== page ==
Is Medicine A Ethical?

3350 Words Feb 12th, 2015 14 Pages
It has always been hard to teach people to be ethical. It is harder than ever when the system itself is corrupt, when the world is full of injustice, and when there is no longer any agreement about core values, goals or responsibilities.

This is the predicament that confronts medical education. Students enter their medical courses in good faith, albeit for a variety of reasons, coming from a great many backgrounds - Christians, Moslems, Jews, Hindus, Buddhists, atheists – and places - from Australia, India, China, Southeast Asia, Africa and elsewhere. They encounter patients in public hospitals facing complex ethical choices, in intense and difficult circumstances, and find themselves facing expectations somehow to provide assistance.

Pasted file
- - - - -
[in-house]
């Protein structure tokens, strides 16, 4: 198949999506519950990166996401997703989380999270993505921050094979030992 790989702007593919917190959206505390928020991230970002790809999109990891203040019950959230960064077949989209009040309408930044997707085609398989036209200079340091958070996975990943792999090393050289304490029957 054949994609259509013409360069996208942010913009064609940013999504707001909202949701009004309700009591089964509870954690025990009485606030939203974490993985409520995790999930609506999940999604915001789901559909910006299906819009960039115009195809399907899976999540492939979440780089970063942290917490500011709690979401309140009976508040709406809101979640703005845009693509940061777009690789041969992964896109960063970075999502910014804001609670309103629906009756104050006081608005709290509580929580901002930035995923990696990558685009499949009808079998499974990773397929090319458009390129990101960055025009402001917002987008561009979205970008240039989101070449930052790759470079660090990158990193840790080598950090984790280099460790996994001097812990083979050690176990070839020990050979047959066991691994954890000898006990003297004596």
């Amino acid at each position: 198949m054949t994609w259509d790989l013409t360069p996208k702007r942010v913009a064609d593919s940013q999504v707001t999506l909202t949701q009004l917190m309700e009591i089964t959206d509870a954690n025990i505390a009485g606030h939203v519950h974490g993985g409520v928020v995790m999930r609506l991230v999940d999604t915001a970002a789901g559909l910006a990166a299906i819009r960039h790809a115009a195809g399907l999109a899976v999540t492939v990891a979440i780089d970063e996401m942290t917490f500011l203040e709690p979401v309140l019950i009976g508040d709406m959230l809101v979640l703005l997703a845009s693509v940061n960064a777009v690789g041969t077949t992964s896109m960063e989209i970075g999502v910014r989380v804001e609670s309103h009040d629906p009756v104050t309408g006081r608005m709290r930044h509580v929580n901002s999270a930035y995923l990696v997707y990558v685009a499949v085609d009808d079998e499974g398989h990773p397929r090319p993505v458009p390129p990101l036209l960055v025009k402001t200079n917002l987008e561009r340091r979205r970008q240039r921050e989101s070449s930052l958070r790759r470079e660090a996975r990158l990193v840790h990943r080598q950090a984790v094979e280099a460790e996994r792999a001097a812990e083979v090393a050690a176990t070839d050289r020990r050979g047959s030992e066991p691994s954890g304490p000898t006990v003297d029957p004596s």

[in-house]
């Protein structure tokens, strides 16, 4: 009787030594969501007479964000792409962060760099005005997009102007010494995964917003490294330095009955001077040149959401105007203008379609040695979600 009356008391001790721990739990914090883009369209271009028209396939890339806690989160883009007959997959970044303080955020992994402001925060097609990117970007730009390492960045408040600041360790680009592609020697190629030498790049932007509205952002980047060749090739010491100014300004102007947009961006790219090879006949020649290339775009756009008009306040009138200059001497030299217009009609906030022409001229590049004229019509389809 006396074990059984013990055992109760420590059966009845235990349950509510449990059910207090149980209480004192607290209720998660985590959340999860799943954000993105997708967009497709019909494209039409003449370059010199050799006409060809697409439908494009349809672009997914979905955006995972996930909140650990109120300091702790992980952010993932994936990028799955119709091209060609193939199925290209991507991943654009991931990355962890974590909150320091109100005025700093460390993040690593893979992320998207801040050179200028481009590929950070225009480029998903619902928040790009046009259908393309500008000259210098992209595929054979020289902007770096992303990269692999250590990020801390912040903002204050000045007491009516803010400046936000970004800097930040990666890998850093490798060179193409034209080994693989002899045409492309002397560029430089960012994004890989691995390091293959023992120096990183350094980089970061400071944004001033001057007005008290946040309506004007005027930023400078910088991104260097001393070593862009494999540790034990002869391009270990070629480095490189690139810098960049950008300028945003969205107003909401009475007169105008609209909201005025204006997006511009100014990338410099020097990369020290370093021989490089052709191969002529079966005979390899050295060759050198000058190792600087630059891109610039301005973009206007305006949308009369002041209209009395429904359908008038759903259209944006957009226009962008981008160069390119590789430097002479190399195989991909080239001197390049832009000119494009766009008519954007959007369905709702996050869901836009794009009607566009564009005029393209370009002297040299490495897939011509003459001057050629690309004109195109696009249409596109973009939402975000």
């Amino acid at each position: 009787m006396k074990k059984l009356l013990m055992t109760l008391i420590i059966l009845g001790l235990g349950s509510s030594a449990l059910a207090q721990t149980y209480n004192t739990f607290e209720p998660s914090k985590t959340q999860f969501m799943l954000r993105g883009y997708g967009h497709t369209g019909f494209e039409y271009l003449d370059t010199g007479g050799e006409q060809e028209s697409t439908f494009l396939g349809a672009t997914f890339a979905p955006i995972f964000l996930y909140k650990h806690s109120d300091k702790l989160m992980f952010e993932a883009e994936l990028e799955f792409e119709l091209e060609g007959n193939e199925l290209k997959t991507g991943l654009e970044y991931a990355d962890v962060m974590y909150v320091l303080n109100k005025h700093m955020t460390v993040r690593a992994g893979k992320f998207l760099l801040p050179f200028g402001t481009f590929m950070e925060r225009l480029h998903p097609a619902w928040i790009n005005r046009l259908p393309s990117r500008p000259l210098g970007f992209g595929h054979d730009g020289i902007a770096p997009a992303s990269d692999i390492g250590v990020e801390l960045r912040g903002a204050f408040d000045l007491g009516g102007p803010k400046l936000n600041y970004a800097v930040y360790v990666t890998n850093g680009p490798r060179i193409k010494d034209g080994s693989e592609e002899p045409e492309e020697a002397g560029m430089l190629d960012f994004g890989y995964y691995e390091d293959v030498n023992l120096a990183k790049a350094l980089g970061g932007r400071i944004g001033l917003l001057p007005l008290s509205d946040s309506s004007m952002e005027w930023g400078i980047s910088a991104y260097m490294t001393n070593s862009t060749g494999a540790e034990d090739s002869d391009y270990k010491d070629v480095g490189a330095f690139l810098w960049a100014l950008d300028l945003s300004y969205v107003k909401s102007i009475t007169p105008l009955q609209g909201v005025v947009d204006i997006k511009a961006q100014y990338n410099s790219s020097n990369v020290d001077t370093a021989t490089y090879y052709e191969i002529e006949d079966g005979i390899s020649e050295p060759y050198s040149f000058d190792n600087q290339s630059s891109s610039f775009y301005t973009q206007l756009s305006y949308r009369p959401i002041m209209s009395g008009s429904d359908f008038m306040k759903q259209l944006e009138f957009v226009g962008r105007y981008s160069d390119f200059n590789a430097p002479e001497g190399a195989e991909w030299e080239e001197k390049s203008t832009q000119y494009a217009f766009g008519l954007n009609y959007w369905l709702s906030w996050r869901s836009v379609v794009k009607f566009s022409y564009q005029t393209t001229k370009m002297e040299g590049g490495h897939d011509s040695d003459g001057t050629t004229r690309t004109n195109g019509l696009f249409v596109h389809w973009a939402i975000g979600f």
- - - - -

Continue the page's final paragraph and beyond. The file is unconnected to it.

Medicine is an intense and ceaseless conversation across cultures, religions and ethical perspectives, a conversation that traverses the great questions of life and death, as well as the great divisions in society and culture. It proceeds inexorably, imperfectly, with outcomes that are rarely secure and never satisfactory. The pedagogy is hard, not just because the questions are difficult but because the experience of seeing someone die before your eyes, of helplessness in the face of suffering, of being a witness to the emptiness of the parent, or child, or spouse, or relative, or friend when the terrible reality can no longer be avoided, is hard.

To explain what is at stake it is necessary to reflect briefly on the nature and role of…
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